Not every movie has to lay everything out in front of the audience. Abstract and experimental films have provided a wider canvas of imagination for audiences to absorb since the start of cinema. A filmmaker looking to play with the audience’s expectations and keep them guessing has been done in smaller scales with the likes of The Usual Suspects or Inception to major experiments like Twin Peaks or The Holy Mountain. Experimentation is a welcome necessity in the world of movies, but does it still deserve any merit if that free form storytelling puts the viewer to sleep?
Kuso is the directorial debut of Steven Ellison, better known as hip-hop producer Flying Lotus (including acts such as Thundercat, Mac Miller, Kendrick Lamar). This pseudo-horror anthology film, think Monty Python meets Creepshow, has the backdrop of California after a horrific earthquake and follows four skits interweaving with each other. There’s a young couple (Iesha Coston and Oumi Zumi) who enjoy choking each other and rubbing pus on their lips before kissing, a young female rapper (Bethany Schmitt) getting high with two fuzzy beasts (voiced by Hannibal Buress and Donnell Rawlings) and discovering she’s been impregnated by a stalker (Tim Heidecker). There’s a woman (Mali Matsuda) eating concrete and falling down a sinister void being chased by a giant monster, a man (Zack Fox) who goes to an abortion clinic to be cured of his fears of breasts by a strange doctor (George Clinton), and a small child feeding his feces to a wormlike creature in the woods.
Kuso has a lot of influences in its disgusting, mutating stew. Maybe the most prominent influences are those of the surreal late night comedy shows like Wonder Showzen and Tim and Eric Awesome Show, Great Job (Heidecker’s involvement notwithstanding). The movie’s humor (which is a stretch) is based on awkward pauses and random bits of dialogue accompanied by the occasional vocal or picture effect. It’s all incredibly surreal, tasteless, and abhorrently disgusting, which would be fine if it all had a point or a payoff to it. Kuso is nonsense, and it doesn’t have any great humor or truly shocking horror to back it up. Perhaps those with weak stomachs would vomit at the first sight of the small child eating a soup filled with maggots and dishwater, but the tedious progression of the film would more likely make them anxious and bored. Ellison and co-writer David Firth (Salad Fingers) seem to be going for a nightmarish warped reality that plays on people’s fears of body digestion and sexual urges, but the movie has so much random noises and disgusting set and makeup designs at the forefront of the movie results in aimlessness. Even when each story is interspersed with freaky animated transitions that are like Monty Python’s Flying Circus cutaways if the creators smoked crack and listened to Death Grips, it doesn’t do anything.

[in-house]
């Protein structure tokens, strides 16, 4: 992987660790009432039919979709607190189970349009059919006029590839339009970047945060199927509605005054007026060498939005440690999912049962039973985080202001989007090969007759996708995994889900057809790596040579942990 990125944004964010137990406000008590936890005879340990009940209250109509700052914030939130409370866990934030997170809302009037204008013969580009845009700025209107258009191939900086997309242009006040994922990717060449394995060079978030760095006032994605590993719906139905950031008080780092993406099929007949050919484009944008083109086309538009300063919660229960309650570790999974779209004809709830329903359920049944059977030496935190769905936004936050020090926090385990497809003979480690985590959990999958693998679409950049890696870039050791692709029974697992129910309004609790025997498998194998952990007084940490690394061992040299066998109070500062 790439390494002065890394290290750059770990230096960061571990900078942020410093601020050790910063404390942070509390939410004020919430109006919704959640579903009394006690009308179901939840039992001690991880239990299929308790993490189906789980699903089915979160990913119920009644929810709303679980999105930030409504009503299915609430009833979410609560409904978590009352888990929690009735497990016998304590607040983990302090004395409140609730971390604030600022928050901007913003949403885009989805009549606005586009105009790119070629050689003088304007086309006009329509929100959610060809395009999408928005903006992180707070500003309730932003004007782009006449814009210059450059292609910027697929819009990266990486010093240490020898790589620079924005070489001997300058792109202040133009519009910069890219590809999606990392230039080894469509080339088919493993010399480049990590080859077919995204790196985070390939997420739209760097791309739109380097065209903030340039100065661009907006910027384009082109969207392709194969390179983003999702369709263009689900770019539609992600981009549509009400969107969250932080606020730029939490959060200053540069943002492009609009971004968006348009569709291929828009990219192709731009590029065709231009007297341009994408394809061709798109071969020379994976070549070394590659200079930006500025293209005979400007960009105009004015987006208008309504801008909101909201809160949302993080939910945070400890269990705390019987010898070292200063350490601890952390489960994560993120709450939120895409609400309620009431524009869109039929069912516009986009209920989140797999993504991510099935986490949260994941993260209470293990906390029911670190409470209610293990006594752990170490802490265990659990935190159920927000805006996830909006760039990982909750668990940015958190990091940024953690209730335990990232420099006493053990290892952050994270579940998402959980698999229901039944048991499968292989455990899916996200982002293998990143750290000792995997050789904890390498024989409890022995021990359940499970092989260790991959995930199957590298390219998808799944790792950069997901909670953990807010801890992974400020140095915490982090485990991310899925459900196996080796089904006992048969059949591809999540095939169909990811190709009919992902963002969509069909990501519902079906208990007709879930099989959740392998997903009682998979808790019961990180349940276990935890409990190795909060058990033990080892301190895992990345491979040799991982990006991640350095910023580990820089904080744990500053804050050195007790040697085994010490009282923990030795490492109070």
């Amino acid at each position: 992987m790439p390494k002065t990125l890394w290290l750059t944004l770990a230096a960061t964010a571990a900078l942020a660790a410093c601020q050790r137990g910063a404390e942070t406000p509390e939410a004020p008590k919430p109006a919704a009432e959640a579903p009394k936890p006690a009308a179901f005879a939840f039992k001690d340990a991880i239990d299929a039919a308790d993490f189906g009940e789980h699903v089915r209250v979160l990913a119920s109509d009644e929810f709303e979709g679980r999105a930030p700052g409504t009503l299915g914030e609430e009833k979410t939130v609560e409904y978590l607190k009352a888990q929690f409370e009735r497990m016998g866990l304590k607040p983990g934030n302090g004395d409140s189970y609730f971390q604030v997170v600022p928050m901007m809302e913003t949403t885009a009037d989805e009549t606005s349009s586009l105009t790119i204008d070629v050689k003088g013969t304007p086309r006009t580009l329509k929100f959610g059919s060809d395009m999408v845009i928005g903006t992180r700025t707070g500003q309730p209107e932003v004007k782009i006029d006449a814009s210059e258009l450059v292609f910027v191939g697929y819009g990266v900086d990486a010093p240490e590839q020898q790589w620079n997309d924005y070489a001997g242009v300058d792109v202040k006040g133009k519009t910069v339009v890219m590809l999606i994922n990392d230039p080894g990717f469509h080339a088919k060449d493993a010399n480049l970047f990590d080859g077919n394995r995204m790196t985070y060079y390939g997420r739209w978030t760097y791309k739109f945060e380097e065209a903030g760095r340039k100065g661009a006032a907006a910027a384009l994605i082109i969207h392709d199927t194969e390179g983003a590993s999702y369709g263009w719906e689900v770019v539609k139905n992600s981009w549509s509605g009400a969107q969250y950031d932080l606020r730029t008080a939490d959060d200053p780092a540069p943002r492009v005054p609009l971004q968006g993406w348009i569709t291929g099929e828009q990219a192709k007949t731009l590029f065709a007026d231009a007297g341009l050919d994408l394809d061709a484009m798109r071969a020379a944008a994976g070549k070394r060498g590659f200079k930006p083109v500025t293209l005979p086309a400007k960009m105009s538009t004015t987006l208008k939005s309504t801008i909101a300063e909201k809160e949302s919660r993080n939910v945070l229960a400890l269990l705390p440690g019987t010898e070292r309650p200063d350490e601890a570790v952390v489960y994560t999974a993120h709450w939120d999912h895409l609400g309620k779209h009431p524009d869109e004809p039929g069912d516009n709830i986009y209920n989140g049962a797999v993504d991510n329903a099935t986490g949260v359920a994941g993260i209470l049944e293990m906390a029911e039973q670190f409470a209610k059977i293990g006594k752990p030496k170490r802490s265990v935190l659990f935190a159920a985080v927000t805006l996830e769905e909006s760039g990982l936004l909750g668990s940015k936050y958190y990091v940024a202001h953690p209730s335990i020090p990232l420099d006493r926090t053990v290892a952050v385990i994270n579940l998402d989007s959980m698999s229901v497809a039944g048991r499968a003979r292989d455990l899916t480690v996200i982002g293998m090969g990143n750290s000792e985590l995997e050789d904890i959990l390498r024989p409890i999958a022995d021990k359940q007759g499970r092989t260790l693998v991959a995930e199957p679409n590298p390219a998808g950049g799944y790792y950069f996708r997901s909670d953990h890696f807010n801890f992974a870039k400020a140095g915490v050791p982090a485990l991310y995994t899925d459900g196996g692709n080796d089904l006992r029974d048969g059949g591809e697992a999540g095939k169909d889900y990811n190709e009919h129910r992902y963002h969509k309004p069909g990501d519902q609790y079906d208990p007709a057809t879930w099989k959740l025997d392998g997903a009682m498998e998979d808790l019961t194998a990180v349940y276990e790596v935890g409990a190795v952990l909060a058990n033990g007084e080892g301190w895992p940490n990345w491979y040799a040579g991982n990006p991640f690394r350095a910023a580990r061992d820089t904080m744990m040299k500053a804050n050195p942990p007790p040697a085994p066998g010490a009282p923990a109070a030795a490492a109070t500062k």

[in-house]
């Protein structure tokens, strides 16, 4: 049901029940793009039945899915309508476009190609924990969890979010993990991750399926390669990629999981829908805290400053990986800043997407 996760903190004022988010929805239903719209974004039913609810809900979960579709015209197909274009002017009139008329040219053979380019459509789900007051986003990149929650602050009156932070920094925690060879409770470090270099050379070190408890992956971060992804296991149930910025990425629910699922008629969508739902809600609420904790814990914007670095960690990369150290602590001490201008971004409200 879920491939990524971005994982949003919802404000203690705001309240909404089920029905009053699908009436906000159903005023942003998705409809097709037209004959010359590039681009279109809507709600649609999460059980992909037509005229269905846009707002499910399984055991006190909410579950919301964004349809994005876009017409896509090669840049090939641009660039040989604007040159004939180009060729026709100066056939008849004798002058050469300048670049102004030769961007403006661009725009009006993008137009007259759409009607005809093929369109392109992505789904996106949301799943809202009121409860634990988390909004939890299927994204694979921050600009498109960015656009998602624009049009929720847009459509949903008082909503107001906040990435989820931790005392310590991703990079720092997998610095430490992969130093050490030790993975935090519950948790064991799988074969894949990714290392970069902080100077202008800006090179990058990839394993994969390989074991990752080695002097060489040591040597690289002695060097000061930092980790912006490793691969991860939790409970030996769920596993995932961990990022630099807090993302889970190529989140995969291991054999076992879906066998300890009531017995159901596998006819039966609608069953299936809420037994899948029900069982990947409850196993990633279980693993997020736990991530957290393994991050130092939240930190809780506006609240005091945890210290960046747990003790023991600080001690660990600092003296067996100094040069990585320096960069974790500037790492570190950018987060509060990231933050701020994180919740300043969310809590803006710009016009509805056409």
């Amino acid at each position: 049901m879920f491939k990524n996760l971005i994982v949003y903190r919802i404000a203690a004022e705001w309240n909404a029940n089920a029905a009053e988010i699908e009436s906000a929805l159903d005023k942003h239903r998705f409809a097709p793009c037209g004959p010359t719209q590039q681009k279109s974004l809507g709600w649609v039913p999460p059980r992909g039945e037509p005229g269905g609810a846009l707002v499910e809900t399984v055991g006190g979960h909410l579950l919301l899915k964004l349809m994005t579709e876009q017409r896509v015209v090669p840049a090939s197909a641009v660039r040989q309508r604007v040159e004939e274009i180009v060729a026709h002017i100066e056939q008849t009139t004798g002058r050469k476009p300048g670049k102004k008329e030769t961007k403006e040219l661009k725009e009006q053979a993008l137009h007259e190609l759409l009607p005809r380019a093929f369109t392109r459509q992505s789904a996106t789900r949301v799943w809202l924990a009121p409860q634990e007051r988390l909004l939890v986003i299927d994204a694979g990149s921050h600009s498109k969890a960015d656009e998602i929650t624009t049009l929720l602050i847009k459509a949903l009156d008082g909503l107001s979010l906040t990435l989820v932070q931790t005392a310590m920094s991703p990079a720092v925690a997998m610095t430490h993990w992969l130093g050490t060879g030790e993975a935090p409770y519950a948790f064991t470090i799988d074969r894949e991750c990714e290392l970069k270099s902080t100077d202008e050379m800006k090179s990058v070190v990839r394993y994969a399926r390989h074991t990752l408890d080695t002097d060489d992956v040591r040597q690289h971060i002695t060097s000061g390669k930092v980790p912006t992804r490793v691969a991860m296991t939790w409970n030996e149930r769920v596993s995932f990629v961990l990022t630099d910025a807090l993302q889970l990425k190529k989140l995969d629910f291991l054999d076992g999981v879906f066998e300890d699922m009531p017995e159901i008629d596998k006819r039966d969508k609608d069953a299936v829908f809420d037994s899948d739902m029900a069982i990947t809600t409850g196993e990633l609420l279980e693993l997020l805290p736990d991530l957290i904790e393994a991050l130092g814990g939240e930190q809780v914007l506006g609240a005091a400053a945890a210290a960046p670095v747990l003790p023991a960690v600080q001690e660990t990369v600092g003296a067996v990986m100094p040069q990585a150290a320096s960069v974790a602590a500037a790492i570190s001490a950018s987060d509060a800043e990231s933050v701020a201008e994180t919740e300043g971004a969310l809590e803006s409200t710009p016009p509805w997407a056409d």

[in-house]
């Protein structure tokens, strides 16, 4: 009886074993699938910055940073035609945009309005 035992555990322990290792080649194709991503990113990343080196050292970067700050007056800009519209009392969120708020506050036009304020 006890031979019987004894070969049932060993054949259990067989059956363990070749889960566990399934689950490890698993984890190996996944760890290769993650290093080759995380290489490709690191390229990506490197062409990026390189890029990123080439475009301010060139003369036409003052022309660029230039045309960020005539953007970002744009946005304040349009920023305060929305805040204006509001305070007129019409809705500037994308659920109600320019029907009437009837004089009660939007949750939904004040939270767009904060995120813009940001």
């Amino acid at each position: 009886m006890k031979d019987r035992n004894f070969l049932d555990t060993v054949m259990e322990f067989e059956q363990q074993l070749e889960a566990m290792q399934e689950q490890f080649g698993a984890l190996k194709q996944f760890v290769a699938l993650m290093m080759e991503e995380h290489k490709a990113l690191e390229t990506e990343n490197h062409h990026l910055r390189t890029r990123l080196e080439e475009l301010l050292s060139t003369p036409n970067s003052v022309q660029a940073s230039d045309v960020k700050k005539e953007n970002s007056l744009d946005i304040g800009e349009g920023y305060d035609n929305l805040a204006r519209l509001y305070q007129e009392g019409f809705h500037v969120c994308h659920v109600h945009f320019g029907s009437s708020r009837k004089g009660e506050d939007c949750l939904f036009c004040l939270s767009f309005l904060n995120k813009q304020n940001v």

This movie has been making audiences either applaud its brave outlandish style or running away in terror from its grotesque imagery. Perhaps either of those description would make this film worthy of a recommendation, but the only description that fits Kuso is “boring.” Not very scary, not very funny, and not very interesting to watch in general, Kuso feels like an idea for a cult classic that missed a very crucial element but still got made. Ellison seems to understand the basics of filmmaking and may have a slight talent for offbeat comedy, but his debut feature feels like an attempt to be so against the norm that he forgot it also needed to be about anything at all.